And in fact, based on the numbers, entrepreneurs pull >100% off relatively frequently, putting forth more effort in short bursts than they can keep up over a longer period. In giving greater than 100% can reduce your ability to subsequently and consistently give 100%. You overdraw your account, and don’t have anything left. This seem like a rough-but-reasonable analysis of what athletes and other people mean when they use the ‘110%’ language this way?

Why do we set these unrealistic expectations for ourselves? What makes me think that I am the exception that I have any more than 100% of myself to give? We can’t perform two tasks at 100% efficiency, crickey, I can hardly do one thing at 100% efficiency. Thus an elastic 100% does exist, but only temporarily, and at the cost of future performance – you borrow from the future in short-spurts of extraordinary effort.

As well-renowned basketball coach-come-philosopher John Wooden used to say to his players, if you don’t give 100% today you can’t make up for it tomorrow by giving 110%: your maximum effort is 100% of what you are capable of – period.

Every entrepreneur wishes there were more hours in a day to get their work done. These days, with all the new technology, many are convinced that multi-tasking is the answer. Yet there is more and more evidence that jumping tasks on every alert for a new email, text, or Skype call actually decreases overall productivity.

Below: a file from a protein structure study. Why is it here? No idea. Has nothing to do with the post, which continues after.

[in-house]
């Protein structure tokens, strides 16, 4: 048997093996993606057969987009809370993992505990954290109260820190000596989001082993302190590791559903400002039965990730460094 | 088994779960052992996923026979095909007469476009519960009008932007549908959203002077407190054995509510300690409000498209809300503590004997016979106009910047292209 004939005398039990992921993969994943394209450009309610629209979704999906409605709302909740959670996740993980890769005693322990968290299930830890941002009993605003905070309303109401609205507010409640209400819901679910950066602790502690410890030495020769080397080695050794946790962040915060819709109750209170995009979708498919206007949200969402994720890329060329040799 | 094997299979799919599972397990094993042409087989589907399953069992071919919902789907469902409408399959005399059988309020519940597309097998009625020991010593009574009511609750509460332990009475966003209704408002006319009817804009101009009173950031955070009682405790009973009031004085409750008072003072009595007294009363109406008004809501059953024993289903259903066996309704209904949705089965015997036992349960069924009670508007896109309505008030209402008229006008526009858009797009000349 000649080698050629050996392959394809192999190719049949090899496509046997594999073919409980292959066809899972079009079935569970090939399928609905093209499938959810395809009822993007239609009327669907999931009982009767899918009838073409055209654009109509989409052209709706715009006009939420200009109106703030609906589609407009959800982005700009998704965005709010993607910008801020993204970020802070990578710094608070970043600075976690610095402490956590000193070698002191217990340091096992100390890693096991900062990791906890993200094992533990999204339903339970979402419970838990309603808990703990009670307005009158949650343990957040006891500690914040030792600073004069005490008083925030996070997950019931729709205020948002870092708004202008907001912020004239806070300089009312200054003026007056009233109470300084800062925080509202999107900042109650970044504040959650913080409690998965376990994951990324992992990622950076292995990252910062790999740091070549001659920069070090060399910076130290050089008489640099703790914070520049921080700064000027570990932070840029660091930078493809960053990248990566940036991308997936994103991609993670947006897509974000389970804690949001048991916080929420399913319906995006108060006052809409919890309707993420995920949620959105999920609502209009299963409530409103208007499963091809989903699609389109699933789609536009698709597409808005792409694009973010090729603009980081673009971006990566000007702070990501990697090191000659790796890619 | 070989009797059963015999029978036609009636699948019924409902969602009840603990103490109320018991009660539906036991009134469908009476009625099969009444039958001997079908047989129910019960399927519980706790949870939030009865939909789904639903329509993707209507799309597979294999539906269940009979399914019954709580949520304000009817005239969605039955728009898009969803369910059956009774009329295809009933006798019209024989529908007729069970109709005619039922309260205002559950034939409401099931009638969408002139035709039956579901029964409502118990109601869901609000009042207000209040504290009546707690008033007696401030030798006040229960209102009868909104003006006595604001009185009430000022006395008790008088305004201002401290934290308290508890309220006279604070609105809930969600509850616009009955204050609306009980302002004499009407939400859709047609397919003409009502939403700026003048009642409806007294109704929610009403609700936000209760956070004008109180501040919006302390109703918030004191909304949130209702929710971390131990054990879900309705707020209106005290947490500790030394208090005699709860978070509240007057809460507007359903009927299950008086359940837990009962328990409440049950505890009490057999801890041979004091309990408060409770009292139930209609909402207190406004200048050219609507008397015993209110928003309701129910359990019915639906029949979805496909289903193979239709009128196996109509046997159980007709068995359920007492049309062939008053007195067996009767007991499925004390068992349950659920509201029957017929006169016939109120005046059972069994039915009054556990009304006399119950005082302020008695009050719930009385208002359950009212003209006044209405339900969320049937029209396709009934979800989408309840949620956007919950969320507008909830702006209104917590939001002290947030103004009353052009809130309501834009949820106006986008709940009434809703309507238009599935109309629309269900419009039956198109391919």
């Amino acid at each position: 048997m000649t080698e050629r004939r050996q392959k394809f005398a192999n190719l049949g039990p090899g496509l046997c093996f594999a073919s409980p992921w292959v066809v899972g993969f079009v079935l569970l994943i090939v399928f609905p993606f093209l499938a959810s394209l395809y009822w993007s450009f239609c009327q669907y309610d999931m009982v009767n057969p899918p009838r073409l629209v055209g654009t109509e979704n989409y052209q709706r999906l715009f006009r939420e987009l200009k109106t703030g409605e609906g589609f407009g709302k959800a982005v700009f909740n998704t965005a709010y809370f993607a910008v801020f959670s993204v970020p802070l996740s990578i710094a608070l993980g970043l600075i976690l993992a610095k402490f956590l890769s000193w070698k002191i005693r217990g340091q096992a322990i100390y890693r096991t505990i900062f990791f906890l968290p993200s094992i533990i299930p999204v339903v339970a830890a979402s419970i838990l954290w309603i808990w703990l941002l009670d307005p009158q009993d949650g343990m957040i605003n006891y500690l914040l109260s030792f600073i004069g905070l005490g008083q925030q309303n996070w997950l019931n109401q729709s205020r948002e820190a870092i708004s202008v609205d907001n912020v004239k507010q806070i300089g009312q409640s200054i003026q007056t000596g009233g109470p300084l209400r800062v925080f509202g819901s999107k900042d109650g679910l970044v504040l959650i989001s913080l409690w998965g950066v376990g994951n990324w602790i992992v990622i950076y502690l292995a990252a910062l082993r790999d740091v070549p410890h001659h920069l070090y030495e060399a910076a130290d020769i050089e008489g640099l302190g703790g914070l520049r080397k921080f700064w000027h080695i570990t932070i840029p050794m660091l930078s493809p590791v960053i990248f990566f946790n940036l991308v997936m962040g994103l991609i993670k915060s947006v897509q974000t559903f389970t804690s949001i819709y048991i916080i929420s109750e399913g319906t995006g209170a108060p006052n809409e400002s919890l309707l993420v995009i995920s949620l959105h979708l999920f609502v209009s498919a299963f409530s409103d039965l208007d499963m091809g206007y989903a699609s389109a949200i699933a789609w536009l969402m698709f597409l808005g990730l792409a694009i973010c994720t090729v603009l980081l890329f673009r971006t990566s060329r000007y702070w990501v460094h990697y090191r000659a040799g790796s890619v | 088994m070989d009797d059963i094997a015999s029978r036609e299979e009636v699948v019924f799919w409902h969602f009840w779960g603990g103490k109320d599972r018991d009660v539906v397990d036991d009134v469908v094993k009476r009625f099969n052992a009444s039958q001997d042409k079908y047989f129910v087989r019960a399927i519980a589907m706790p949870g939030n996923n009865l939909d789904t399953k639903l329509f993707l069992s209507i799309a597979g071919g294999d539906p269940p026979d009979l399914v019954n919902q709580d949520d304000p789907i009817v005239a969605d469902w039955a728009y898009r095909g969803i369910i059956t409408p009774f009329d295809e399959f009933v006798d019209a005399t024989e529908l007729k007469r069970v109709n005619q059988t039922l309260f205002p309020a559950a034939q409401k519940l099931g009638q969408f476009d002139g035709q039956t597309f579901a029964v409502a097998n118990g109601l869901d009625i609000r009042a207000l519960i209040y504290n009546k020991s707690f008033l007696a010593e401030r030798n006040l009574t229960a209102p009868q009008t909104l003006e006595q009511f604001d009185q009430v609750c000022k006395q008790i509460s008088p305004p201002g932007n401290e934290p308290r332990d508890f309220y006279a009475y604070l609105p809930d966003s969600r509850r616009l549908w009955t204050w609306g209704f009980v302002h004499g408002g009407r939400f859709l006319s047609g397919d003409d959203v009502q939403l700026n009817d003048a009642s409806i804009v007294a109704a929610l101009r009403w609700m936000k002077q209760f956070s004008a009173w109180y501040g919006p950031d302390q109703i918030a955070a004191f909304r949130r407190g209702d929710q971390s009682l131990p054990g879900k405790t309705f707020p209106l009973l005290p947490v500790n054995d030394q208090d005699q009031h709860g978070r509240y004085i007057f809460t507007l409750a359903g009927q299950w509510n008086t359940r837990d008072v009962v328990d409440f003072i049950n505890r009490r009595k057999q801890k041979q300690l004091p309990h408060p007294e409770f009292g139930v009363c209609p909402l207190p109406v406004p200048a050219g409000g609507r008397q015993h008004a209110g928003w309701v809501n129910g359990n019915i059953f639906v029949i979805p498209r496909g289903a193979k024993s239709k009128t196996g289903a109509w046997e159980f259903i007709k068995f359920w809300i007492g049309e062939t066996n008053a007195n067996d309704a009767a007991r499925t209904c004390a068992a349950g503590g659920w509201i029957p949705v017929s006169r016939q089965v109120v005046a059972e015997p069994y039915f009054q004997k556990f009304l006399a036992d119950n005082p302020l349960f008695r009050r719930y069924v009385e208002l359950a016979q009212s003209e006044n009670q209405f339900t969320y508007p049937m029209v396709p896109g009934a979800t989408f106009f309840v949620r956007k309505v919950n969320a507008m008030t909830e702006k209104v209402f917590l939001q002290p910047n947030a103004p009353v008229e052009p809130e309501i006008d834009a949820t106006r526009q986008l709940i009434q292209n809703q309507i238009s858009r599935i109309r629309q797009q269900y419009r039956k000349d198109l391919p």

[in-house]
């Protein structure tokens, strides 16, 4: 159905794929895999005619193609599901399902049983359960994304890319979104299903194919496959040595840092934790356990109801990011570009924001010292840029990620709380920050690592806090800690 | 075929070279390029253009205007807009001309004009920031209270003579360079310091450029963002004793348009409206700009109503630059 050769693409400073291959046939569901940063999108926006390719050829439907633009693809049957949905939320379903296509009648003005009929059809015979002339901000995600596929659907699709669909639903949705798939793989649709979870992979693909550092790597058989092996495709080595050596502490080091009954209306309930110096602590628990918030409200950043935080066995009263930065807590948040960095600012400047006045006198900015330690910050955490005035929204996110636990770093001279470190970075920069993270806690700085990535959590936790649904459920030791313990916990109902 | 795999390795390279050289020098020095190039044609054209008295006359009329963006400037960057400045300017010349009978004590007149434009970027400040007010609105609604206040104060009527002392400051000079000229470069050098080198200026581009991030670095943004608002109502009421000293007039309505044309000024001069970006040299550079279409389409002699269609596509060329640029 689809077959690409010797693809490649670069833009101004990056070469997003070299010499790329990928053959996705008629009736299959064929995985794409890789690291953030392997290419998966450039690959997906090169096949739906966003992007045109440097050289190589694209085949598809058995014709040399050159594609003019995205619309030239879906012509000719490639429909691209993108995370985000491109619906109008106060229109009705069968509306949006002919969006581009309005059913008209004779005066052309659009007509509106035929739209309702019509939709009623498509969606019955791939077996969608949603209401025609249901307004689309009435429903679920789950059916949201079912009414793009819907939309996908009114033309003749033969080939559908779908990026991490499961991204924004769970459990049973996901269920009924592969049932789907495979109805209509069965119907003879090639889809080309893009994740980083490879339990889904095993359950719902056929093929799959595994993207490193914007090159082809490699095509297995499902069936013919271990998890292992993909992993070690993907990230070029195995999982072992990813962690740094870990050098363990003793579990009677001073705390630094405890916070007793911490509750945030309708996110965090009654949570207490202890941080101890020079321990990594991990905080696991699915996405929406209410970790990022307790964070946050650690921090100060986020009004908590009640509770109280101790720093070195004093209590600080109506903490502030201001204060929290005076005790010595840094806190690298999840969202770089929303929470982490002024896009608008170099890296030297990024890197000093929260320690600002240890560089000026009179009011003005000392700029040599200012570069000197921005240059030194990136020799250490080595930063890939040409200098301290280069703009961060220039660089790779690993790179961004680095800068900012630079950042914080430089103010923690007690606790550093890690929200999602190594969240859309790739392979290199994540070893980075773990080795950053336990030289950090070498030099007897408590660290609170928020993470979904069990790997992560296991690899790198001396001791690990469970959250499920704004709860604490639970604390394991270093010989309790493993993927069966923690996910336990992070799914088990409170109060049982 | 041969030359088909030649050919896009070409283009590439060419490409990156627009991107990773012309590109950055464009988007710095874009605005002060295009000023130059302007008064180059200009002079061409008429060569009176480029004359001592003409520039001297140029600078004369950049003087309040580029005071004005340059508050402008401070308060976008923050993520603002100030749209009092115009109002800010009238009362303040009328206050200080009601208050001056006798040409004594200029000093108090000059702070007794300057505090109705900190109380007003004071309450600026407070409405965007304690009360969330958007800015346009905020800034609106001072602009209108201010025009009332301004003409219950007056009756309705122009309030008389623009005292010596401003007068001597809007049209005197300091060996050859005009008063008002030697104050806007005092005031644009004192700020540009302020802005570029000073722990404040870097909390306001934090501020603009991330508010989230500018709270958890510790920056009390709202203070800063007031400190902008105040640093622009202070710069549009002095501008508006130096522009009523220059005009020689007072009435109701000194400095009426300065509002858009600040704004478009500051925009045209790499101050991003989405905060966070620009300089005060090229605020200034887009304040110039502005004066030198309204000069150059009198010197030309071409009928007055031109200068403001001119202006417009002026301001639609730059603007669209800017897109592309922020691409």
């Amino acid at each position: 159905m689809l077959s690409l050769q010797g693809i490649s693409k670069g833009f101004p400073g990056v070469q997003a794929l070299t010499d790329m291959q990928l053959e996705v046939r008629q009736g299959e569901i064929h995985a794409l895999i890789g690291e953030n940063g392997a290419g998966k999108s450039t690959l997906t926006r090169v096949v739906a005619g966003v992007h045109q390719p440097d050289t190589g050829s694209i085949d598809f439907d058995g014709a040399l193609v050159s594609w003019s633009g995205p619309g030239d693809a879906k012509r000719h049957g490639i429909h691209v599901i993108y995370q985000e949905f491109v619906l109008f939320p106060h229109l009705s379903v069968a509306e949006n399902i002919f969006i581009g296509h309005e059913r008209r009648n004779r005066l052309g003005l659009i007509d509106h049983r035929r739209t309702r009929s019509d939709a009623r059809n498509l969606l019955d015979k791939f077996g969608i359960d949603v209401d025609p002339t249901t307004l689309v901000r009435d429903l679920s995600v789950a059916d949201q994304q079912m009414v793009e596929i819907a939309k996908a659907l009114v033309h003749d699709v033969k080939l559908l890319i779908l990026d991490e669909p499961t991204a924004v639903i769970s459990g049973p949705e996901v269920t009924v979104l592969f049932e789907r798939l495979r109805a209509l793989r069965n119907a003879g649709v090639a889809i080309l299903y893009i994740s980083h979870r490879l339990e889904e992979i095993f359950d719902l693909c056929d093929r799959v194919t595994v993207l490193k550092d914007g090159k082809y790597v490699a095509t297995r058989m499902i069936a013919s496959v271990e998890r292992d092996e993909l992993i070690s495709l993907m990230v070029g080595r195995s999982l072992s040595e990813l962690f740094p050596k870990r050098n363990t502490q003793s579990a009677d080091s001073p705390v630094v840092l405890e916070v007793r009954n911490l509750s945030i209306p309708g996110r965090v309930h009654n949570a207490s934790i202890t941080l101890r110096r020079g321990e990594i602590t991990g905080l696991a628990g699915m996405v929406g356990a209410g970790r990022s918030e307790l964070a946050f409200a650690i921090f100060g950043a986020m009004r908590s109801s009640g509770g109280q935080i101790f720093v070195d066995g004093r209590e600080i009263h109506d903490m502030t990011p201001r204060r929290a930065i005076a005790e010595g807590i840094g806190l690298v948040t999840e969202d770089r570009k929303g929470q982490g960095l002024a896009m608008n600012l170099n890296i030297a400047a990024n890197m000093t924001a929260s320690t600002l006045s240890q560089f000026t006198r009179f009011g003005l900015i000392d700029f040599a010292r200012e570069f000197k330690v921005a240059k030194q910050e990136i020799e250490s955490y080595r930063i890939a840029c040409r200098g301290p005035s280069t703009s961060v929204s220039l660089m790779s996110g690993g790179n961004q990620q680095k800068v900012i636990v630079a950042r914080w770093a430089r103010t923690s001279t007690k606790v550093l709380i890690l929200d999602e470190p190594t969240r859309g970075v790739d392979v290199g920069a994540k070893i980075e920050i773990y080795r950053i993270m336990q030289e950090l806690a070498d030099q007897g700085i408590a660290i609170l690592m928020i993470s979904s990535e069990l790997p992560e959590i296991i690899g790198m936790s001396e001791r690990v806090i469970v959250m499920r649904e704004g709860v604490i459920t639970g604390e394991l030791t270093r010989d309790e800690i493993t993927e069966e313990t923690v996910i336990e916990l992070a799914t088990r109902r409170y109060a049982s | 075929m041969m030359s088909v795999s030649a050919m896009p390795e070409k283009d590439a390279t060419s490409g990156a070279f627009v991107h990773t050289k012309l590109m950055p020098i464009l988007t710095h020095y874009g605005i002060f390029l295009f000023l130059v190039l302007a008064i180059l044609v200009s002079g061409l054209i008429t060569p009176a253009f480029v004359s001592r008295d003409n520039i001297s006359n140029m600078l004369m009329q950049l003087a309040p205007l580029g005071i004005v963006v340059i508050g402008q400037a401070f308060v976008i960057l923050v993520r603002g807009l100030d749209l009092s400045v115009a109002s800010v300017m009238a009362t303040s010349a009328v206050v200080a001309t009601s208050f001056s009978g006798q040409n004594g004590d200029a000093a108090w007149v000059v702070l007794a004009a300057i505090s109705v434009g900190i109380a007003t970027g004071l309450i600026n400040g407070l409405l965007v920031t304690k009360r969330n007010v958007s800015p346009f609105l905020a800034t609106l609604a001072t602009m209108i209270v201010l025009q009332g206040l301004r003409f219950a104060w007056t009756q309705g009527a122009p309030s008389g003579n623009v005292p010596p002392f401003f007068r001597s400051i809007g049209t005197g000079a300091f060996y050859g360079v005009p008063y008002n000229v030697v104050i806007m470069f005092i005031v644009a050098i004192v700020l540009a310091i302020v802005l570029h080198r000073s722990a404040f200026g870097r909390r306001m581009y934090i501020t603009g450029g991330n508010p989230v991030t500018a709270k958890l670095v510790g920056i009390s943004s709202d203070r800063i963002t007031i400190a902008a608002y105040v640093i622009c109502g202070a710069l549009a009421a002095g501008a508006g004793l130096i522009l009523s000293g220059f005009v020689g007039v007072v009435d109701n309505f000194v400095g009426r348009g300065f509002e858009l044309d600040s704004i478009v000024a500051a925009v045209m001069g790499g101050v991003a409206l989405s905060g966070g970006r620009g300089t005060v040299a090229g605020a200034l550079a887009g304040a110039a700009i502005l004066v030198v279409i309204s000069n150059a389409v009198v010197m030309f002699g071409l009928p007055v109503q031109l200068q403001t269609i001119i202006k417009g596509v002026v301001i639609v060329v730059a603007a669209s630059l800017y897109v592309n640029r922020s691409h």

According to Rasmus Hougaard, the founder of the Potential Project, delivering mindfulness programs to Amex, Nike and Accenture, taking time for what matters, there are some basic rules that can help you manage your focus and awareness in work activities. Practicing these will ensure greater productivity, less stress, more job satisfaction, and an improved overall sense of well-being. You can only give the maximum effort (100%) and need a balance in that.

With mental health of entrepreneurs being given more attention now, to balance the machismo of I work 24/7, this is highly relevant. The guidance includes a singular focus for at least a few minutes on your current task, and limiting your distractions very strictly during this period. Don’t ever try to do two significant cognitive tasks at the same time, switching on a millisecond basis, or your attention will become fragmented and both will suffer.